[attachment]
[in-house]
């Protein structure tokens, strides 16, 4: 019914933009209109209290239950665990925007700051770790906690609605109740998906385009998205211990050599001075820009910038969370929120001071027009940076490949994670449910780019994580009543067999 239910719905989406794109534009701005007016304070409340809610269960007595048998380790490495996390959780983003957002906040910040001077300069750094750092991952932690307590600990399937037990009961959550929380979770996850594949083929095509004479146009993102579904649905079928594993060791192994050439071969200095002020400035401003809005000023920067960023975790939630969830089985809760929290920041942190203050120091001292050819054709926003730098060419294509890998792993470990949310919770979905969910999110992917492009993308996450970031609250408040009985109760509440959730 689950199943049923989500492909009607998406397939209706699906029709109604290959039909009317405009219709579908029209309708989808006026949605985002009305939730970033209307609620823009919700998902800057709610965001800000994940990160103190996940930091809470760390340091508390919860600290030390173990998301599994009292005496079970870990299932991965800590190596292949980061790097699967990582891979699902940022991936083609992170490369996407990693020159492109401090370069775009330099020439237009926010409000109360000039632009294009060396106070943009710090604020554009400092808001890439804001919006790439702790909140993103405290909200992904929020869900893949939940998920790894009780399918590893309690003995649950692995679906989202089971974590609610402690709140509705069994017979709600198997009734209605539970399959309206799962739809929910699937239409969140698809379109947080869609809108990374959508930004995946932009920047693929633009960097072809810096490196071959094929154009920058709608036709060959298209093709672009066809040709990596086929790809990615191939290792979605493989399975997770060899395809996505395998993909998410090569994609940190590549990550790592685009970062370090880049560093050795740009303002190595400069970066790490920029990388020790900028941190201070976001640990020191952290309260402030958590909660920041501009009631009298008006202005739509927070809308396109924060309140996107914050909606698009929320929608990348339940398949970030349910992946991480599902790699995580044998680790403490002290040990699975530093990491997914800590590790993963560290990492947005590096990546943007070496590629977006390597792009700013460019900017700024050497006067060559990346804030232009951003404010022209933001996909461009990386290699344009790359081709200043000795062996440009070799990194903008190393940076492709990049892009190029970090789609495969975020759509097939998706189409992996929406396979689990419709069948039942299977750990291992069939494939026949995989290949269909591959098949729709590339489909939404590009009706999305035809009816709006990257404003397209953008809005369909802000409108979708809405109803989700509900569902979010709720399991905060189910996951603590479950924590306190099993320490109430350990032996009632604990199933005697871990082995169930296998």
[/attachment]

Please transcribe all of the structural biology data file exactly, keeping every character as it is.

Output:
[in-house]
């Protein structure tokens, strides 16, 4: 019914933009209109209290239950665990925007700051770790906690609605109740998906385009998205211990050599001075820009910038969370929120001071027009940076490949994670449910780019994580009543067999 239910719905989406794109534009701005007016304070409340809610269960007595048998380790490495996390959780983003957002906040910040001077300069750094750092991952932690307590600990399937037990009961959550929380979770996850594949083929095509004479146009993102579904649905079928594993060791192994050439071969200095002020400035401003809005000023920067960023975790939630969830089985809760929290920041942190203050120091001292050819054709926003730098060419294509890998792993470990949310919770979905969910999110992917492009993308996450970031609250408040009985109760509440959730 689950199943049923989500492909009607998406397939209706699906029709109604290959039909009317405009219709579908029209309708989808006026949605985002009305939730970033209307609620823009919700998902800057709610965001800000994940990160103190996940930091809470760390340091508390919860600290030390173990998301599994009292005496079970870990299932991965800590190596292949980061790097699967990582891979699902940022991936083609992170490369996407990693020159492109401090370069775009330099020439237009926010409000109360000039632009294009060396106070943009710090604020554009400092808001890439804001919006790439702790909140993103405290909200992904929020869900893949939940998920790894009780399918590893309690003995649950692995679906989202089971974590609610402690709140509705069994017979709600198997009734209605539970399959309206799962739809929910699937239409969140698809379109947080869609809108990374959508930004995946932009920047693929633009960097072809810096490196071959094929154009920058709608036709060959298209093709672009066809040709990596086929790809990615191939290792979605493989399975997770060899395809996505395998993909998410090569994609940190590549990550790592685009970062370090880049560093050795740009303002190595400069970066790490920029990388020790900028941190201070976001640990020191952290309260402030958590909660920041501009009631009298008006202005739509927070809308396109924060309140996107914050909606698009929320929608990348339940398949970030349910992946991480599902790699995580044998680790403490002290040990699975530093990491997914800590590790993963560290990492947005590096990546943007070496590629977006390597792009700013460019900017700024050497006067060559990346804030232009951003404010022209933001996909461009990386290699344009790359081709200043000795062996440009070799990194903008190393940076492709990049892009190029970090789609495969975020759509097939998706189409992996929406396979689990419709069948039942299977750990291992069939494939026949995989290949269909591959098949729709590339489909939404590009009706999305035809009816709006990257404003397209953008809005369909802000409108979708809405109803989700509900569902979010709720399991905060189910996951603590479950924590306190099993320490109430350990032996009632604990199933005697871990082995169930296998």